Oklahoma State to oppose Ohio State seeking 'OSU' trademark from government

In the eyes of the United States government, who has the claim to being the real "OSU" in college sports? 

That's the issue at hand for Ohio State and Oklahoma State, following the Buckeyes' effort to trademark "OSU" with the U.S. Patent and Trademark Office earlier this year. 

According to the Columbus Dispatch, Oklahoma State plans to file a notice of opposition to the request. The school has until the end of August to file its opposition with the federal government, though administrators from both schools hope to see an agreement that will benefit both schools. 

"OSU" doesn't belong exclusively to one school at the moment. The trademark has been shared through concurrent usage agreements with Oregon State included in those. The agreements take the federal trademark and award it on a state-by-state basis, and in the case of Iowa a county-by-county basis -- according to the Dispatch, Oklahoma State's trademark applies to 54 western counties and Ohio State's applies to 45 eastern ones.

"This isn't a conflict of schools," Ohio State spokesman Chris Davey said. "This is the type of item that arises from time to time in [administering] a trademark."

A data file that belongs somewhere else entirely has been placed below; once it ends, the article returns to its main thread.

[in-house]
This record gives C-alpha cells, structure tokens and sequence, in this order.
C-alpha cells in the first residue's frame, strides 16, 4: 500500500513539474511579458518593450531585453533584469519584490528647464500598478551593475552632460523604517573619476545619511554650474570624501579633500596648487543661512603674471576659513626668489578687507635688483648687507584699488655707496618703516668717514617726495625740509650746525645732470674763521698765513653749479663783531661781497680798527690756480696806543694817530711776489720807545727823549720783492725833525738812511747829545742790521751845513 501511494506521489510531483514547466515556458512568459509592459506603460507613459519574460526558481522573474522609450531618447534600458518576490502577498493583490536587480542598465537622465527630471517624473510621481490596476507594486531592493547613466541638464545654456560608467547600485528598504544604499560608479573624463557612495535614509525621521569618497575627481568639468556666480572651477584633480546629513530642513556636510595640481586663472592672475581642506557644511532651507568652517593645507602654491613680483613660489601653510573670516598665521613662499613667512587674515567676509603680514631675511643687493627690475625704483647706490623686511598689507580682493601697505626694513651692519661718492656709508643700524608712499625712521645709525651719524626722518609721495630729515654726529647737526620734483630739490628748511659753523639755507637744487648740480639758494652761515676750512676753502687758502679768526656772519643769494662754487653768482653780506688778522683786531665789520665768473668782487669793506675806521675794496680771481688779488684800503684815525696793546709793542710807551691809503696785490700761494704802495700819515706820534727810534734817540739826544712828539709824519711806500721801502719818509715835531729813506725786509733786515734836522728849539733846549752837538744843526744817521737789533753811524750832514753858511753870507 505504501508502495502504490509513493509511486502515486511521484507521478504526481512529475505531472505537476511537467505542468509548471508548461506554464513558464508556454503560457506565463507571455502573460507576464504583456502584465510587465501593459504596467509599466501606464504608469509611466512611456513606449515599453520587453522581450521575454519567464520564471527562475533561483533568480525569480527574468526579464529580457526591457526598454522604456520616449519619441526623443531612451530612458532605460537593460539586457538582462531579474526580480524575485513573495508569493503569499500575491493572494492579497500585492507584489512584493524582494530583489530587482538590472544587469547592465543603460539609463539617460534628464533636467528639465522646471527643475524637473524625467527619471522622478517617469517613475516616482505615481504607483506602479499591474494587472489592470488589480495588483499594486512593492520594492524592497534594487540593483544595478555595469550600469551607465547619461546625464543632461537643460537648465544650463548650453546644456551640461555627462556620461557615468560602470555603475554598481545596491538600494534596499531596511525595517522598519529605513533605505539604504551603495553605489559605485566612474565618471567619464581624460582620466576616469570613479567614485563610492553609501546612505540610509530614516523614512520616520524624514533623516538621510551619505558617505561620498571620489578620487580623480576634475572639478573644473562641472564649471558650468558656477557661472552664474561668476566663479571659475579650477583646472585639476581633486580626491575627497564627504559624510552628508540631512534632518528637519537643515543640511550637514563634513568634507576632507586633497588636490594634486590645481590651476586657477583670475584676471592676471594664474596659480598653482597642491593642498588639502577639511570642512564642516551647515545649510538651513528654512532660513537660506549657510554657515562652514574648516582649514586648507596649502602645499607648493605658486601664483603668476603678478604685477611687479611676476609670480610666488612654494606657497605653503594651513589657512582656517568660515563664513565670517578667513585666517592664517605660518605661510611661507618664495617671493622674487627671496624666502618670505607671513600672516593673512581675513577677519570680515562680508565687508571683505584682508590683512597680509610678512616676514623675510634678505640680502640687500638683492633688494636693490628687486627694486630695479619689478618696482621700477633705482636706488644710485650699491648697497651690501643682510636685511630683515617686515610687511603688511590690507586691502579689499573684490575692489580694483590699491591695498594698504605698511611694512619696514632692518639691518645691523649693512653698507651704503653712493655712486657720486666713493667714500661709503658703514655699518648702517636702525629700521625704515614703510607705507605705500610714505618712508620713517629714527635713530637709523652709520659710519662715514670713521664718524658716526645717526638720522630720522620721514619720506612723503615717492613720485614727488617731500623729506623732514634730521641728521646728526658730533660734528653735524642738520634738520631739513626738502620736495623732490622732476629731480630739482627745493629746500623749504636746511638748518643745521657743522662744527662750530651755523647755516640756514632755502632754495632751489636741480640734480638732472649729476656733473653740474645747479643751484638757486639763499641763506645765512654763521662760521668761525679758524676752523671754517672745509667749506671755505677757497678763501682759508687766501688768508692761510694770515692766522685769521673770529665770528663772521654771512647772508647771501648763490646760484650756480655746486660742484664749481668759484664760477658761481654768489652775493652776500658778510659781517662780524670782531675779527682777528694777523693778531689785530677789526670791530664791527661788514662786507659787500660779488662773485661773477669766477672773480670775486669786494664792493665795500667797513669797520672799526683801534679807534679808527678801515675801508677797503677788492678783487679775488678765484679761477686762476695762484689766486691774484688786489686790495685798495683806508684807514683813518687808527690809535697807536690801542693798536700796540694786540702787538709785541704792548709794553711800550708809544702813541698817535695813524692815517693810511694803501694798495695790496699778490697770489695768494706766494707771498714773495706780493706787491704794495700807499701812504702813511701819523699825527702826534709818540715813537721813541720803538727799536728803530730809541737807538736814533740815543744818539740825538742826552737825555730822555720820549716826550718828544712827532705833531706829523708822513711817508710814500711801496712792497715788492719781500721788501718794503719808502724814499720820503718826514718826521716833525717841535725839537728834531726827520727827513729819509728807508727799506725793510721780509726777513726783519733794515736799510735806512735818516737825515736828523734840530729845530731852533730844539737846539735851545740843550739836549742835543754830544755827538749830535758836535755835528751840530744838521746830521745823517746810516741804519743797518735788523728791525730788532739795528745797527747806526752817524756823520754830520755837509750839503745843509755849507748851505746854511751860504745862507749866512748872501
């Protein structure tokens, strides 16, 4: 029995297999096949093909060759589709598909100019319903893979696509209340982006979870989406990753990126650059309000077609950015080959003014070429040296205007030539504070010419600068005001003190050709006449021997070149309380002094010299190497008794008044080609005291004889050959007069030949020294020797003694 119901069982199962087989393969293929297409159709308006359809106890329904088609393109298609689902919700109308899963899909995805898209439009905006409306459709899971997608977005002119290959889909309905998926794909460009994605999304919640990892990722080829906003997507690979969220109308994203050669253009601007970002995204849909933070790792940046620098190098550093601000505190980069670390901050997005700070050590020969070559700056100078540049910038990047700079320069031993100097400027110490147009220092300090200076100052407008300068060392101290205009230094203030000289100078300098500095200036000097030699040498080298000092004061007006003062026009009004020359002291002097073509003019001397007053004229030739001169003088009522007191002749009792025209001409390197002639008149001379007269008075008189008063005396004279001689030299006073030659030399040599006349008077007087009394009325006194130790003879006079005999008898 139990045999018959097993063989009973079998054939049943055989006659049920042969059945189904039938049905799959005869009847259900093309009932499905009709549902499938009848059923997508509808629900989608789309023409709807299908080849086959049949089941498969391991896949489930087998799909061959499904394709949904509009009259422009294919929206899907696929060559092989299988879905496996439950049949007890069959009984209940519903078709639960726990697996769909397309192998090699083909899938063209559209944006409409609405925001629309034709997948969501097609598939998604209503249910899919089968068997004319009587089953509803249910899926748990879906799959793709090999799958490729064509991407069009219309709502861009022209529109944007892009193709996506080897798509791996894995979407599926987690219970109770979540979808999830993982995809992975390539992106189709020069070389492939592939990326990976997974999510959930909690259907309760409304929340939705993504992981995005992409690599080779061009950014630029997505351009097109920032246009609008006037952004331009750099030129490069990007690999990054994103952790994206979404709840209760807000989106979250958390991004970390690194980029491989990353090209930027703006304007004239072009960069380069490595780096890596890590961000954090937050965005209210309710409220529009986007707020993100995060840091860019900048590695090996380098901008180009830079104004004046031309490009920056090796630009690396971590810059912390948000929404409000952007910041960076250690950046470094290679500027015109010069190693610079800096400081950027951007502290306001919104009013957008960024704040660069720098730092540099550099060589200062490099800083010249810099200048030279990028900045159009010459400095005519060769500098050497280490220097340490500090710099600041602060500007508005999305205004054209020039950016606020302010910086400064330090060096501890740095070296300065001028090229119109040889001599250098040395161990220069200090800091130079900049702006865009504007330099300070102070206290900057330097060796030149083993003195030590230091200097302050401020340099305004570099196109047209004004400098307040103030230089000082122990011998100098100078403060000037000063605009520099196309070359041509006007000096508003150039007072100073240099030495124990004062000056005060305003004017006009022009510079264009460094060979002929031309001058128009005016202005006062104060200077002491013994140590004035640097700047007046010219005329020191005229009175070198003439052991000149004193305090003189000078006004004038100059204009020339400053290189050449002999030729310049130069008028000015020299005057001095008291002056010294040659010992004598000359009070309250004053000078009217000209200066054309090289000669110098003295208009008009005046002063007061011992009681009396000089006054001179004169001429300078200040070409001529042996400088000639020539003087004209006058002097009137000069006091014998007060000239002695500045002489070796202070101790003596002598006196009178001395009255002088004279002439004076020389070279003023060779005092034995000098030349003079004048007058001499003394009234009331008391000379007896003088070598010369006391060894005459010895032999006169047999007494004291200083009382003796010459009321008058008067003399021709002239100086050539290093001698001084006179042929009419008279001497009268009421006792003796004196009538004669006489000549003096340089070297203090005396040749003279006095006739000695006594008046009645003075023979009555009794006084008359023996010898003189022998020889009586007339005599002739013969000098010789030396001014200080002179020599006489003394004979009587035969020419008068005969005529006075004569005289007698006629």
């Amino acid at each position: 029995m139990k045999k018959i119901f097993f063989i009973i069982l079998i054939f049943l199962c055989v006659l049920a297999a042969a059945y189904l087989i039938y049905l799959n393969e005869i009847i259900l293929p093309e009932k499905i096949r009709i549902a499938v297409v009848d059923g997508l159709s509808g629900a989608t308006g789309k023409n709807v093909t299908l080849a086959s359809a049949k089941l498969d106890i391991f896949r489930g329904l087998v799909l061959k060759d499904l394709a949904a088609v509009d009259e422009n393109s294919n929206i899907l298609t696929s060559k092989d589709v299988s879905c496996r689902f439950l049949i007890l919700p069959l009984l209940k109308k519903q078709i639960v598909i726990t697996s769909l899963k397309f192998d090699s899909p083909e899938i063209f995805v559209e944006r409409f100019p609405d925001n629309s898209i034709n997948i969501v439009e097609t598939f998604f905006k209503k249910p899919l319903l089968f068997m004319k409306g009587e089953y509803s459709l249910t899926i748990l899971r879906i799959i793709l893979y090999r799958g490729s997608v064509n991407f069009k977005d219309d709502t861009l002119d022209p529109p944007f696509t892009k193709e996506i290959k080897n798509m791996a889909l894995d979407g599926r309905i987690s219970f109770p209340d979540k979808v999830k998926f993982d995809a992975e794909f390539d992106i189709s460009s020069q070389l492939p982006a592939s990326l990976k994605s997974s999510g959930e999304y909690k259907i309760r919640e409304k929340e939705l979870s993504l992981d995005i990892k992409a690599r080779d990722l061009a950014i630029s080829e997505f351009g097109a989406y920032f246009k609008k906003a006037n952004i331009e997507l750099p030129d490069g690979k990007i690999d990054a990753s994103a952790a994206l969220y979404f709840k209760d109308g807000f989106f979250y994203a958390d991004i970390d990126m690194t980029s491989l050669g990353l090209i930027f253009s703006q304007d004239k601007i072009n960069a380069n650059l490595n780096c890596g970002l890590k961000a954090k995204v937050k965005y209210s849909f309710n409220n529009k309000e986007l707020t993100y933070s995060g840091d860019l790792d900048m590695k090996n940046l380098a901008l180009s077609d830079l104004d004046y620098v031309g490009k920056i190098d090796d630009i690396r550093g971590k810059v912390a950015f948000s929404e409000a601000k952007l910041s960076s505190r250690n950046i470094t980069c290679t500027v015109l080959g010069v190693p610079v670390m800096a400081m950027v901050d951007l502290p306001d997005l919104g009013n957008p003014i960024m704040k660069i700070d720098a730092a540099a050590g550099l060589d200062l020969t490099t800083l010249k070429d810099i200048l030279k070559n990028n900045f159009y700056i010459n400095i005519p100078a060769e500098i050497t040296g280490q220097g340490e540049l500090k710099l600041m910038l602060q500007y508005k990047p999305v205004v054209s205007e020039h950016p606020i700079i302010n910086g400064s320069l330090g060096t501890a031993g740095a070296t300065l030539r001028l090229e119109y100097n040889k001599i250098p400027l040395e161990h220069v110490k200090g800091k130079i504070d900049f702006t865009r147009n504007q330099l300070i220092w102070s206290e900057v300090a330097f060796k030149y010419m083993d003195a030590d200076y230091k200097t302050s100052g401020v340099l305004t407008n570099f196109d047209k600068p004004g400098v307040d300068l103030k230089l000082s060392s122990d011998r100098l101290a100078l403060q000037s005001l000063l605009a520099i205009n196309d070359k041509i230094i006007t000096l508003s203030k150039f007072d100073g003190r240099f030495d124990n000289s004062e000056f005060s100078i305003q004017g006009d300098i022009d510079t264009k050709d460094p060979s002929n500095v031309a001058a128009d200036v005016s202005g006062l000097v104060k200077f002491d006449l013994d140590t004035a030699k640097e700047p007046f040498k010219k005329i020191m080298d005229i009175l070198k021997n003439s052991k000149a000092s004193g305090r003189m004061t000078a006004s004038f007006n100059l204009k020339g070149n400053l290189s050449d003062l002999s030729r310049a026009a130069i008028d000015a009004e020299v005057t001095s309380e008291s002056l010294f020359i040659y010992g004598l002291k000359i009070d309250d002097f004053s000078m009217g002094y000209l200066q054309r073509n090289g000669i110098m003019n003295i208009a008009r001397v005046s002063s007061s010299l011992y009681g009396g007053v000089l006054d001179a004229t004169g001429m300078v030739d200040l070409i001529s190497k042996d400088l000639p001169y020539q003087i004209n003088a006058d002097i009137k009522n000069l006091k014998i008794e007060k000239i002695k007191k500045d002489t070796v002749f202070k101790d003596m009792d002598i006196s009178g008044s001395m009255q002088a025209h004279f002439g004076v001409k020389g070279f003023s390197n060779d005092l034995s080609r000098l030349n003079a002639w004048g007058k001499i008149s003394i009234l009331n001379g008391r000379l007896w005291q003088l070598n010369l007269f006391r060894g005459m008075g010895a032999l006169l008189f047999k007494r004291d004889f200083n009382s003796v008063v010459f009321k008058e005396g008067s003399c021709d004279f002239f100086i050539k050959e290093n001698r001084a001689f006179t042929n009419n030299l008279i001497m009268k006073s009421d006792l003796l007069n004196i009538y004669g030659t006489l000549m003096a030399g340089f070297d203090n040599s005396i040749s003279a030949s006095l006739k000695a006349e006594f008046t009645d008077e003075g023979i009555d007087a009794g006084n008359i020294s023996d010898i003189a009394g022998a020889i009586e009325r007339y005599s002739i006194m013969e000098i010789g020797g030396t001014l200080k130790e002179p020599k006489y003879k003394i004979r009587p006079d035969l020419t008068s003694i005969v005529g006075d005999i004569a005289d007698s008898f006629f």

The existing trademark agreement for "OSU" applies to sports events and recreation programs, entertainment and education. The current debate -- where we assume new battle lines will be negotiated and drawn -- concerns apparel. 

"We are constantly evaluating the licensing landscape to protect Oklahoma State University's interests," Oklahoma State's Gary Shutt told the Dispatch. "We look forward to talking to Ohio State about joint use and making sure our universities and our fans are best served."

CBS Sports Writer

Chip Patterson has spent his young career covering college sports from the Old North State. He's been writing and talking about football and basketball for CBS Sports since 2010. You may have heard him... Full Bio

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